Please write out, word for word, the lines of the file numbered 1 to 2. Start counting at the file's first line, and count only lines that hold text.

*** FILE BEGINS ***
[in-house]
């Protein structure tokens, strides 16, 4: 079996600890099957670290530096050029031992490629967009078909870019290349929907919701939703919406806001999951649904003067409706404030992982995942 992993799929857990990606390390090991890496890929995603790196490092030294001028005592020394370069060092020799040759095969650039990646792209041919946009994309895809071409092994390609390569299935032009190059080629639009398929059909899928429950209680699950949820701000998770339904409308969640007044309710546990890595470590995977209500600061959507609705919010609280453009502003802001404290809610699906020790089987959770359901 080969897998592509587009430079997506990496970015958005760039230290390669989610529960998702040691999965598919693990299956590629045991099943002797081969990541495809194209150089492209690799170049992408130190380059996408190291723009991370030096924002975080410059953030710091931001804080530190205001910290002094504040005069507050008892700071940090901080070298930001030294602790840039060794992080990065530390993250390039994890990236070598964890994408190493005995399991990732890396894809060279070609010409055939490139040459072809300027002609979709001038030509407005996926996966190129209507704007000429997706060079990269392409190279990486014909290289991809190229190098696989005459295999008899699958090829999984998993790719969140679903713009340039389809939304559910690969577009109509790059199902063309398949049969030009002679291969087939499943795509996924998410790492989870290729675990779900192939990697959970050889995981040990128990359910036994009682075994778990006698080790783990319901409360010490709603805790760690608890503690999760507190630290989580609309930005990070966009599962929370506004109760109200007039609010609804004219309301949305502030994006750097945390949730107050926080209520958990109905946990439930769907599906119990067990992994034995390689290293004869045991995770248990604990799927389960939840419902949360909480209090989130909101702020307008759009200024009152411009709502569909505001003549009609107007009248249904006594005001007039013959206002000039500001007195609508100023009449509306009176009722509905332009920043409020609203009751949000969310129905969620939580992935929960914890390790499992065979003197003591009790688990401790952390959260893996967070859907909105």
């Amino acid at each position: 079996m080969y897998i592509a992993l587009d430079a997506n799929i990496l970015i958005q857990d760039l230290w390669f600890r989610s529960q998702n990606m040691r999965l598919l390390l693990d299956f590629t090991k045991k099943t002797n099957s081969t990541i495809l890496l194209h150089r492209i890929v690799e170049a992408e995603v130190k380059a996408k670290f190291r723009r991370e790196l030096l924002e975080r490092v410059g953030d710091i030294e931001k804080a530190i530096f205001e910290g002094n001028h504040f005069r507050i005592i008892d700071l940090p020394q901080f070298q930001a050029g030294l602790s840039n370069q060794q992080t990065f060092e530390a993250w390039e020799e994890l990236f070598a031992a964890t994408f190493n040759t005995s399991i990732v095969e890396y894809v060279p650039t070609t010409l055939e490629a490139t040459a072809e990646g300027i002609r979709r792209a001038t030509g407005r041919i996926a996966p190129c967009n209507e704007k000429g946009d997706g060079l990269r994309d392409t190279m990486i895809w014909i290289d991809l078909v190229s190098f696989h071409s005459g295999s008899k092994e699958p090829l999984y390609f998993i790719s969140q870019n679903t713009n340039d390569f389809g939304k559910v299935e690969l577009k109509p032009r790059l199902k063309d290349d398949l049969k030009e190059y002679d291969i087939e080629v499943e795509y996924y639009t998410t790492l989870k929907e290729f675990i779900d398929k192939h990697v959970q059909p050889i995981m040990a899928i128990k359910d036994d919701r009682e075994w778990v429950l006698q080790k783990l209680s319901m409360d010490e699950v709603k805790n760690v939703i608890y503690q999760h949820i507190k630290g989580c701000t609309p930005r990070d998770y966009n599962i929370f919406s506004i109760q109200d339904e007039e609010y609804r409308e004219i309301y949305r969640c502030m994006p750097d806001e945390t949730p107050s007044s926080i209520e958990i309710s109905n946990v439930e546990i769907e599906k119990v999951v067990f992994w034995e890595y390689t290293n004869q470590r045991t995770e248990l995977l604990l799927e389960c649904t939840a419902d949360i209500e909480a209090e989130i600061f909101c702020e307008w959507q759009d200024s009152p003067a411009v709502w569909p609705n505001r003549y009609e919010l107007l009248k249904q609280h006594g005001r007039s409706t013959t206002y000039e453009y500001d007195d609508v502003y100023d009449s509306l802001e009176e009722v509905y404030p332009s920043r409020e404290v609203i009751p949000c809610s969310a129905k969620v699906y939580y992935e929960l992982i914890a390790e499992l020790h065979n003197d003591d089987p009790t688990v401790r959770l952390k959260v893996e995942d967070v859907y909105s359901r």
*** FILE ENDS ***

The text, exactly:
[in-house]
């Protein structure tokens, strides 16, 4: 079996600890099957670290530096050029031992490629967009078909870019290349929907919701939703919406806001999951649904003067409706404030992982995942 992993799929857990990606390390090991890496890929995603790196490092030294001028005592020394370069060092020799040759095969650039990646792209041919946009994309895809071409092994390609390569299935032009190059080629639009398929059909899928429950209680699950949820701000998770339904409308969640007044309710546990890595470590995977209500600061959507609705919010609280453009502003802001404290809610699906020790089987959770359901 080969897998592509587009430079997506990496970015958005760039230290390669989610529960998702040691999965598919693990299956590629045991099943002797081969990541495809194209150089492209690799170049992408130190380059996408190291723009991370030096924002975080410059953030710091931001804080530190205001910290002094504040005069507050008892700071940090901080070298930001030294602790840039060794992080990065530390993250390039994890990236070598964890994408190493005995399991990732890396894809060279070609010409055939490139040459072809300027002609979709001038030509407005996926996966190129209507704007000429997706060079990269392409190279990486014909290289991809190229190098696989005459295999008899699958090829999984998993790719969140679903713009340039389809939304559910690969577009109509790059199902063309398949049969030009002679291969087939499943795509996924998410790492989870290729675990779900192939990697959970050889995981040990128990359910036994009682075994778990006698080790783990319901409360010490709603805790760690608890503690999760507190630290989580609309930005990070966009599962929370506004109760109200007039609010609804004219309301949305502030994006750097945390949730107050926080209520958990109905946990439930769907599906119990067990992994034995390689290293004869045991995770248990604990799927389960939840419902949360909480209090989130909101702020307008759009200024009152411009709502569909505001003549009609107007009248249904006594005001007039013959206002000039500001007195609508100023009449509306009176009722509905332009920043409020609203009751949000969310129905969620939580992935929960914890390790499992065979003197003591009790688990401790952390959260893996967070859907909105």